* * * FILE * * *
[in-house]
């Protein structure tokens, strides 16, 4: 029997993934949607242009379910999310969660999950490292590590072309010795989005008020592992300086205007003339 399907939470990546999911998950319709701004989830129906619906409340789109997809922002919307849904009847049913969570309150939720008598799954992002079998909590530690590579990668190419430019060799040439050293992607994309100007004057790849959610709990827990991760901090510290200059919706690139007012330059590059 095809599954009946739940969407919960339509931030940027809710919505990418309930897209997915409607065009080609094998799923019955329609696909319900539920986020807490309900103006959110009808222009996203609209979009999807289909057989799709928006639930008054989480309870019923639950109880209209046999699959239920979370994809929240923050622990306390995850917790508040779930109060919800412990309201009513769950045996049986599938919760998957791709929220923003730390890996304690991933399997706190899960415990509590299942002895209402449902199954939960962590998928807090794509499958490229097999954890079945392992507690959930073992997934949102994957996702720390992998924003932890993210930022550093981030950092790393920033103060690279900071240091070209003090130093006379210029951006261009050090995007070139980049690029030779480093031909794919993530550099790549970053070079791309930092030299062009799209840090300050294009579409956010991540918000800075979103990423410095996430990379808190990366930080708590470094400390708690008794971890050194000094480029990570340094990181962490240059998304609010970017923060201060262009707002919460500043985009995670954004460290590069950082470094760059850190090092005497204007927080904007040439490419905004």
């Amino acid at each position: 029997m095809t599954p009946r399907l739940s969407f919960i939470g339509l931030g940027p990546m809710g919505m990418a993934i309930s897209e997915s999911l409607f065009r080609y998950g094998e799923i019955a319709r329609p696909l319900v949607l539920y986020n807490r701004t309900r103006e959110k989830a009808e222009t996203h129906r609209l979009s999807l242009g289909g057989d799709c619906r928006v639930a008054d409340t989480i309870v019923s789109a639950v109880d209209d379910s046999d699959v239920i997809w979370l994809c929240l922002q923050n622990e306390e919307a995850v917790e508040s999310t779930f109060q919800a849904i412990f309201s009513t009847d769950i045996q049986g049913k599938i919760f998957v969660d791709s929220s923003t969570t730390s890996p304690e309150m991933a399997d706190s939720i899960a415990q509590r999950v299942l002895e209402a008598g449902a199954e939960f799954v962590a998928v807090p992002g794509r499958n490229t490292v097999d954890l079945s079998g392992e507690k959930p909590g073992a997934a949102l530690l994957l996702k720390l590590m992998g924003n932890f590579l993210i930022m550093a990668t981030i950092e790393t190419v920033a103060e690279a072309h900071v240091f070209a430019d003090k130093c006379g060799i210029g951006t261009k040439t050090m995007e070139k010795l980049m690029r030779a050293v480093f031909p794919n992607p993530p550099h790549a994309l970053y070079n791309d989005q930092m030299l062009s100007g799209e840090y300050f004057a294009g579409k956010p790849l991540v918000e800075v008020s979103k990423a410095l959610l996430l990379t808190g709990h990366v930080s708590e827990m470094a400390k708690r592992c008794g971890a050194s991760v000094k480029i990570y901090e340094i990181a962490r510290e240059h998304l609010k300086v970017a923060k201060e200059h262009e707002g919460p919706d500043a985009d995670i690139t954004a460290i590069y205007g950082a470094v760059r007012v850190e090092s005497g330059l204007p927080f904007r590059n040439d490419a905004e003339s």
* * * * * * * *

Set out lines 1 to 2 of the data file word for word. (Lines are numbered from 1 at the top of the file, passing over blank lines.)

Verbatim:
[in-house]
């Protein structure tokens, strides 16, 4: 029997993934949607242009379910999310969660999950490292590590072309010795989005008020592992300086205007003339 399907939470990546999911998950319709701004989830129906619906409340789109997809922002919307849904009847049913969570309150939720008598799954992002079998909590530690590579990668190419430019060799040439050293992607994309100007004057790849959610709990827990991760901090510290200059919706690139007012330059590059 095809599954009946739940969407919960339509931030940027809710919505990418309930897209997915409607065009080609094998799923019955329609696909319900539920986020807490309900103006959110009808222009996203609209979009999807289909057989799709928006639930008054989480309870019923639950109880209209046999699959239920979370994809929240923050622990306390995850917790508040779930109060919800412990309201009513769950045996049986599938919760998957791709929220923003730390890996304690991933399997706190899960415990509590299942002895209402449902199954939960962590998928807090794509499958490229097999954890079945392992507690959930073992997934949102994957996702720390992998924003932890993210930022550093981030950092790393920033103060690279900071240091070209003090130093006379210029951006261009050090995007070139980049690029030779480093031909794919993530550099790549970053070079791309930092030299062009799209840090300050294009579409956010991540918000800075979103990423410095996430990379808190990366930080708590470094400390708690008794971890050194000094480029990570340094990181962490240059998304609010970017923060201060262009707002919460500043985009995670954004460290590069950082470094760059850190090092005497204007927080904007040439490419905004």